What a Career Coach does is very much like what a good doctor does: take a history, make a diagnosis using facts, intuition and appropriate technology as needed, discuss options, and make recommendations for treatment. If we translate all those factors into the context of Career Coaching, you, the coach, are the doctor and master diagnostician, the patient is your coaching client, and the reason for the visit is a pain in the “ca-rear”.
What a Career Coach Does: The Problem
Just like when a patient notices symptoms of a health problem and comes to a doctor, your client comes to you because he has symptoms of a problem in his job or career. Maybe he knows he is having trouble with his boss, or his colleagues, or his work environment. Maybe she used to find work intensely rewarding and now she hates to go to the office. Maybe he wants to change jobs or careers because he’s bored at work, or maybe he has never even had any job he really likes. More often than not, your “patient” knows what the symptoms of the problems are, but can’t put her experiences and expectations together in a way that becomes a useful guide for making changes in her career path or strategy, or just in making her current job happier, more satisfying or more manageable. That’s why she has come to you.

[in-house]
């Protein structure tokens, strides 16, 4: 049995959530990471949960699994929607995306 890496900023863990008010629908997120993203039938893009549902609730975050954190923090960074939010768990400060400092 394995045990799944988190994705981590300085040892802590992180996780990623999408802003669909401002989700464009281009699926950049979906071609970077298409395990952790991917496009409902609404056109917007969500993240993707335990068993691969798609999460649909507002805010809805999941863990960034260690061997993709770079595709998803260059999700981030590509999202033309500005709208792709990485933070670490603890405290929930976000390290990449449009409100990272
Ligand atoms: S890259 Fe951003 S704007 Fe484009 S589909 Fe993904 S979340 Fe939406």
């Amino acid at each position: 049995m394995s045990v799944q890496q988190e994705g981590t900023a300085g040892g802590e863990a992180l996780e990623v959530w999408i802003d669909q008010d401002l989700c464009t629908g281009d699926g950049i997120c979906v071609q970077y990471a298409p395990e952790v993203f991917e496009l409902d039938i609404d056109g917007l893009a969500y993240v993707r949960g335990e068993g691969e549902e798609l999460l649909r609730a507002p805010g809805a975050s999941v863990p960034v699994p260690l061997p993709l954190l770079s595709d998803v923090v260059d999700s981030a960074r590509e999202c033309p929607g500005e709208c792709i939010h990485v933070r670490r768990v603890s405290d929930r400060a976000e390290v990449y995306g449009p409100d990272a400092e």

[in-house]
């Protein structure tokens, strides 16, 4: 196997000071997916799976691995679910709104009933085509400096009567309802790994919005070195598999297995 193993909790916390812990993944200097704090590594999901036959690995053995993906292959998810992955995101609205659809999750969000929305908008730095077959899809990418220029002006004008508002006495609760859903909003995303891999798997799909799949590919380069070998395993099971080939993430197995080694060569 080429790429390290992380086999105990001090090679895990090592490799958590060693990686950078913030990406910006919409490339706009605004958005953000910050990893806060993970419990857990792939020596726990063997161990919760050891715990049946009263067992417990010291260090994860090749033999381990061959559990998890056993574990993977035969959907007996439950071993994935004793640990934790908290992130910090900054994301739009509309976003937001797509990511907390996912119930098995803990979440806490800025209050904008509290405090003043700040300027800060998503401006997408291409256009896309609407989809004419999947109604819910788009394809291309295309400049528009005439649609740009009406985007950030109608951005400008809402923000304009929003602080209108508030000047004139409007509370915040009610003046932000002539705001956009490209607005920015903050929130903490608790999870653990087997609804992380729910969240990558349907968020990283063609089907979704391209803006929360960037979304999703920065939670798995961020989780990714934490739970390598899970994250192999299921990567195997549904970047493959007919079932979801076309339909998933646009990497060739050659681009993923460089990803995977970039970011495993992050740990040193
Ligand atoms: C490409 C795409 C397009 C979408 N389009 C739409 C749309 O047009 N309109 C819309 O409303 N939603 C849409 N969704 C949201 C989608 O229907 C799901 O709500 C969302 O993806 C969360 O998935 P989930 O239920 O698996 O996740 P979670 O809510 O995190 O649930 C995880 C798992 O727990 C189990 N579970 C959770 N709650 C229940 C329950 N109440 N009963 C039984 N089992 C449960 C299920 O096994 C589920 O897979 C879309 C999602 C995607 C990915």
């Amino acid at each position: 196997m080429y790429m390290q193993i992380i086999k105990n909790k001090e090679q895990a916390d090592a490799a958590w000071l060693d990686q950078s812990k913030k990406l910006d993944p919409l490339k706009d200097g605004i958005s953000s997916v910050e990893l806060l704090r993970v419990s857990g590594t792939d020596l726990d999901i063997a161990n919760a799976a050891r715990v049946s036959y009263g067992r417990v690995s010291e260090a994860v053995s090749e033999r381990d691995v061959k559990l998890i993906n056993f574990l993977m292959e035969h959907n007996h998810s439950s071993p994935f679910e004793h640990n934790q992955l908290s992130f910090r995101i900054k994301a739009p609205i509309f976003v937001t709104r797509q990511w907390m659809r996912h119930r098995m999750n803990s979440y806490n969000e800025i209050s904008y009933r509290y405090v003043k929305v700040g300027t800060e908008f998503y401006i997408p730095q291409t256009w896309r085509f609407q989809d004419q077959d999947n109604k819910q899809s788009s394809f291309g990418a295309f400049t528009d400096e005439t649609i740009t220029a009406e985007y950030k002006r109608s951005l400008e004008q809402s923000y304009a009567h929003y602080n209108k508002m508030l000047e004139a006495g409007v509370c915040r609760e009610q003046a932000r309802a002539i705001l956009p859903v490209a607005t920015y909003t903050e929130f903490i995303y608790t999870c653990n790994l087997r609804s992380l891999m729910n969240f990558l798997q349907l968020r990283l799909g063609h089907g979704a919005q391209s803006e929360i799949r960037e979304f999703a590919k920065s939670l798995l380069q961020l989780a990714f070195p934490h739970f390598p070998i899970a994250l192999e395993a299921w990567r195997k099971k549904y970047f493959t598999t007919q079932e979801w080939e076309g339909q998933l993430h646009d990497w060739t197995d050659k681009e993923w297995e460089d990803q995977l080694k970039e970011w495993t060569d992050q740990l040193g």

Over the next four days, we’ll break down what a Career Coach does and look at each segment of the Career Coaching process in detail.
What a Career Coach Does: Step One–the Career History
When a client comes to you for Career Coaching, your first step is to collect relevant information. In other words, you take the client’s career history from his first job to his current job. During this part of the process, what a Career Coach does is to look not just for details of the tasks and responsibilities your client had in each position, but also her likes and dislikes about the people and the environment, skills she learned or perfected, salary progression and promotion opportunities. You want to find out what expectations he has and how they were or weren’t met in each job. You especially want to know which particular aspects of each job she loved, and which ones drove her crazy. Armed with all these details, you can begin to put together a picture of your client’s job and career related needs and desires.
In tomorrow’s blog post, What a Career Coach does: Step Two–Make a Diagnosis, you will find out some other pieces of the diagnostic puzzle which will be useful to you in coaching your clients on their career or job strategy.
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JTS Advisors Strategy, Accountability, & Assessment Coach